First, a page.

"Oh, really? That sounds interesting. What kind of calculating system was it?" Elizabeth sweetly asked Caroline.

"William, help me on this." Caroline obviously had no clue how to continue. "You explained to me you could measure the return on … on what was it again?"

"Assets." His voice was as sharp as the answer was short.

"Return on assets … you mean the DuPont Formula?" On Caroline's gesticulations that this indeed rang a bell of recognition, Elizabeth mimicked William's earlier reaction -- with the difference being she moved her brow quite a bit, and her surprised look was anything but genuine. "You invented that?"

"Of course, I did not." Somehow William felt the need to explain. "We used the simpler version of the formula on one of our strategic plans. That report was lying on a table once and Caroline asked what it meant. I never said I invented it."

"I thought that formula was old-fashioned, replaced by other financial performance measures such as Economic Value Added and Market Value Added." Elizabeth said calmly, at ease discussing business as her education had never left her.

"You're right, but it's always a good start."

"A start?" Now Elizabeth truly sounded surprised. The amount of data required to do the DuPont analysis would certainly not make it the first thing you'd do when examining a company.

"Yes." He sounded arrogant now. "When done properly, of course, it's necessary for a good SWOT analysis, and from there on the Generic Strategy Choices, formulate Business Unit Strategies and Product-market Scope Analysis." He used the words as if they were the most usual topic to discuss on an enjoyable Sunday afternoon.

"Right, of course, You make it sound plain and simple."

Caroline wanted to say something but was baffled by the jargon. She could only sit idly by and watch as William focused his attention on Elizabeth. "If you want to be successful in business, Elizabeth, you need to see things simply. Iron out all the unnecessary details out." William smoothed out the piece of paper in front of him as if to illustrate his point.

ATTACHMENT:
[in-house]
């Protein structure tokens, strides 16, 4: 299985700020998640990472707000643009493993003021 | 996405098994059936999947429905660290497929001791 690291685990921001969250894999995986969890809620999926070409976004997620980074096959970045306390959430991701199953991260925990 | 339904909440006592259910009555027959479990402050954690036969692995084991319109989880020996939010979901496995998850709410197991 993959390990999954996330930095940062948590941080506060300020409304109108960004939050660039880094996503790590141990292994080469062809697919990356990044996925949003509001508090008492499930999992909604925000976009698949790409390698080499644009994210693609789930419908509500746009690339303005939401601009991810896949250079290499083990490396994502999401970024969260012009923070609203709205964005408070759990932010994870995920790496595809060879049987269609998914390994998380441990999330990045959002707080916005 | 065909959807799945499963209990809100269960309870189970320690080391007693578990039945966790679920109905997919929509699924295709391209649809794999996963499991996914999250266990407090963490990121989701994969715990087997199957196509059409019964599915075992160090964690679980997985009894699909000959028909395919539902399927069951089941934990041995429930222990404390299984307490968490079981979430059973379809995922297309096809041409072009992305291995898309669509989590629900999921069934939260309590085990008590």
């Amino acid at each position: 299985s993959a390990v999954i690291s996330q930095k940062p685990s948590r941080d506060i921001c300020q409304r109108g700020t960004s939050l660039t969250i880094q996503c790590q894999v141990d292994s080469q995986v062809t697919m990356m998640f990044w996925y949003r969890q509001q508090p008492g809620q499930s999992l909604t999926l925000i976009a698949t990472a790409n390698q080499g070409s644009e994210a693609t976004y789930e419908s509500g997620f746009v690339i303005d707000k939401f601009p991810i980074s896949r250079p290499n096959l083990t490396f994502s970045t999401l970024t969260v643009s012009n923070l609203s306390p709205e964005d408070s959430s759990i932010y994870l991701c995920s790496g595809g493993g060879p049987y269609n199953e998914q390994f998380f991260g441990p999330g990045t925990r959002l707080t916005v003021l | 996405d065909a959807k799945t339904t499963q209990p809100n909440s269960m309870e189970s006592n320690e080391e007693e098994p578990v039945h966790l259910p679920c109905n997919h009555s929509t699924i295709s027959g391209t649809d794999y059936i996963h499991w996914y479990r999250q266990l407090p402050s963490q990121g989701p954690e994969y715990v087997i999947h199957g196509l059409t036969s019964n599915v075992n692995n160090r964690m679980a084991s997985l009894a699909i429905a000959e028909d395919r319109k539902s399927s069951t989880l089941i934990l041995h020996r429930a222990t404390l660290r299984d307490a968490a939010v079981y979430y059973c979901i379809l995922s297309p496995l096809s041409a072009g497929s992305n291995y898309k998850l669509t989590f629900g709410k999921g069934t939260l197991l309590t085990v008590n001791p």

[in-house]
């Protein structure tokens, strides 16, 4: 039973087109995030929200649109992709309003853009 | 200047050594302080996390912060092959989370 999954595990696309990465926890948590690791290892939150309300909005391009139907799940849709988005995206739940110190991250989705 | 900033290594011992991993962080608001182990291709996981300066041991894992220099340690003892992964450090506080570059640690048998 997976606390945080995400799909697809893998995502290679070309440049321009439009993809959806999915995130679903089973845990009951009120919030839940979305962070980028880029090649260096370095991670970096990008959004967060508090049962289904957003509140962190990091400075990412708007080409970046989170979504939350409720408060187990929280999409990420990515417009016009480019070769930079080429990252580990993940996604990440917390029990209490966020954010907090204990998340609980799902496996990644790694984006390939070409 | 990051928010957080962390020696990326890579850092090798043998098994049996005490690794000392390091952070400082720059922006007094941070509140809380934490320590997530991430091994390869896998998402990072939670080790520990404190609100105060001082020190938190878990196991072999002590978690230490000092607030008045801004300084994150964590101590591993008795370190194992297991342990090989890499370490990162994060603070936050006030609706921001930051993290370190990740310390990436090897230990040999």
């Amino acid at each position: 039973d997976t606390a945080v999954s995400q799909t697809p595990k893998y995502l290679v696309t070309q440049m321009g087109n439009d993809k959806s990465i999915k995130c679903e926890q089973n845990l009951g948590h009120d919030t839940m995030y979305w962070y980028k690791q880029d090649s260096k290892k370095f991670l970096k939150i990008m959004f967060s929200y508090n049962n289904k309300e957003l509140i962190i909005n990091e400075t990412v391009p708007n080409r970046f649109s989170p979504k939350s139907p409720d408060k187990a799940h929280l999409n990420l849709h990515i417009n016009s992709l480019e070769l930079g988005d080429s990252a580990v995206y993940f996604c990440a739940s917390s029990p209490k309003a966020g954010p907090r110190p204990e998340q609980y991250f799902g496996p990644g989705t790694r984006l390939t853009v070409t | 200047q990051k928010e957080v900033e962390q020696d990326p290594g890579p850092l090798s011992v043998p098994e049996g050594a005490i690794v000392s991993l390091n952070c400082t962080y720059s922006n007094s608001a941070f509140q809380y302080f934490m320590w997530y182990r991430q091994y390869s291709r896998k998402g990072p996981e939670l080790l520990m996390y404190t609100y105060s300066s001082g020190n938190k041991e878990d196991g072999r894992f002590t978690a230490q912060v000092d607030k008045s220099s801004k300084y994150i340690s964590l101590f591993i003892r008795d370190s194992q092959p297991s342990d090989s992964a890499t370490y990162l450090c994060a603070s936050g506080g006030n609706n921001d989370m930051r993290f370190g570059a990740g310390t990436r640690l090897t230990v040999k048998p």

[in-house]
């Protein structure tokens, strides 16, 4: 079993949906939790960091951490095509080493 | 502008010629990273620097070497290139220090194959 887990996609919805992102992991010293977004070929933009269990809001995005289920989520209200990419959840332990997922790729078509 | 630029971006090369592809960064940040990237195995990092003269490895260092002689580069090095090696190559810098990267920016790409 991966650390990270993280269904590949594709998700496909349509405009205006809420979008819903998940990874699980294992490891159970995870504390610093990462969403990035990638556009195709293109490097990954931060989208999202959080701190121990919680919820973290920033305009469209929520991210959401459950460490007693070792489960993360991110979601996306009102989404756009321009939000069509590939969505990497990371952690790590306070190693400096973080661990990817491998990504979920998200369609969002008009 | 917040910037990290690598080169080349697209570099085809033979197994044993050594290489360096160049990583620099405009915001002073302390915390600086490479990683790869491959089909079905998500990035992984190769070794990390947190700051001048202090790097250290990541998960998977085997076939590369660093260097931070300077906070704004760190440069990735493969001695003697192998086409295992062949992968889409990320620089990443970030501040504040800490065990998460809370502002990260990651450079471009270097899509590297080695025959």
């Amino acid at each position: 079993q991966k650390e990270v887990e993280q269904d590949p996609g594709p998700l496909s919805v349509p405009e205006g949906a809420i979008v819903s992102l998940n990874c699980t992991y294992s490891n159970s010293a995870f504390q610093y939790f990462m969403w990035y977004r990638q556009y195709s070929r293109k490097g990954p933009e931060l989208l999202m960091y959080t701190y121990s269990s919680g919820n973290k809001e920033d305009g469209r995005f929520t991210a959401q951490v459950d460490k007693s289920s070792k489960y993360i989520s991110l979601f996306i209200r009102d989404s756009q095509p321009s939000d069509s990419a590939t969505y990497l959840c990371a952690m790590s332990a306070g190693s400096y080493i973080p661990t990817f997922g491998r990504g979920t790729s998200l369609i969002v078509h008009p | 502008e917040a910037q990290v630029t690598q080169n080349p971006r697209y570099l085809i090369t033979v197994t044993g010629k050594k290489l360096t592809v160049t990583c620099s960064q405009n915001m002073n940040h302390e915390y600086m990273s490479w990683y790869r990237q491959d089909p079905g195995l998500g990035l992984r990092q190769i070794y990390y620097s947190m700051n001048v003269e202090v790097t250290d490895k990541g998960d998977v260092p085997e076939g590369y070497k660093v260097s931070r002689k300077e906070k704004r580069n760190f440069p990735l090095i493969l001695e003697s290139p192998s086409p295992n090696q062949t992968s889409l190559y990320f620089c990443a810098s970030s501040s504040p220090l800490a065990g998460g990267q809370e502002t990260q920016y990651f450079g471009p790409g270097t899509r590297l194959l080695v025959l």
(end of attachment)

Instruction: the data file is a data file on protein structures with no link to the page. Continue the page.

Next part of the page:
"Naturally, and I assume since you have success in business you are quite capable in doing that?" Elizabeth knew she was provoking him, but to her surprise she discovered she didn't regret it. It felt like she was stepping back from him, keeping a safer distance, after the trust she gave him this afternoon.

"Yes, I can." William sounded remarkably confident, even cocky.

"It isn't an accident that he's successful. It's amazing, all those analysis systems he invented." Caroline finally got the opportunity to pipe up.

"I bet he used men like Kotler and Porter to help him develop that." Elizabeth laughed. She deliberately used the names of two globally-known strategic marketers of whom it was very unlikely William had personally met, to ridicule Caroline's remark.

William cast a quick look at Caroline before he turned to Elizabeth again. His irritation with Caroline's silly remarks made him sound more conceited then he intented. "Of course, I did not invent those theories, but I'm proud to say I'm able to have a helicopter view because of them. No details and no emotions."

"No emotions?" The corners of her mouth twitched slightly, which somehow annoyed William even more.

"No emotions," he repeated. "Emotions are dangerous." Suddenly, he looked quite solemn. William realized Elizabeth was teasing him, but he was not in the mood to joke back. He was very serious about how to run a business, and having heard Elizabeth's familiarity with strategic theories, he simply could not understand how she was able to make fun of it.

Elizabeth didn't notice the change of his mood. "Absolutely." The twitching became more visible, combined with repeated nodding of her head.

"Charles and I have a reputation to uphold. We've invested venture capital for years now and we do it very carefully. Other investors trust us and when we believe in a company, they will follow, blindly."

"That's quite a reputation indeed." Elizabeth's smile vanished. Teasing was no longer appropriate. She felt as if she had touched on something that was really important to him. "You're not allowed to make a mistake." By his look it seemed as if William was relieved she understood. But she couldn't resist adding, "But I'm not sure if I would be proud to say I'm emotionless."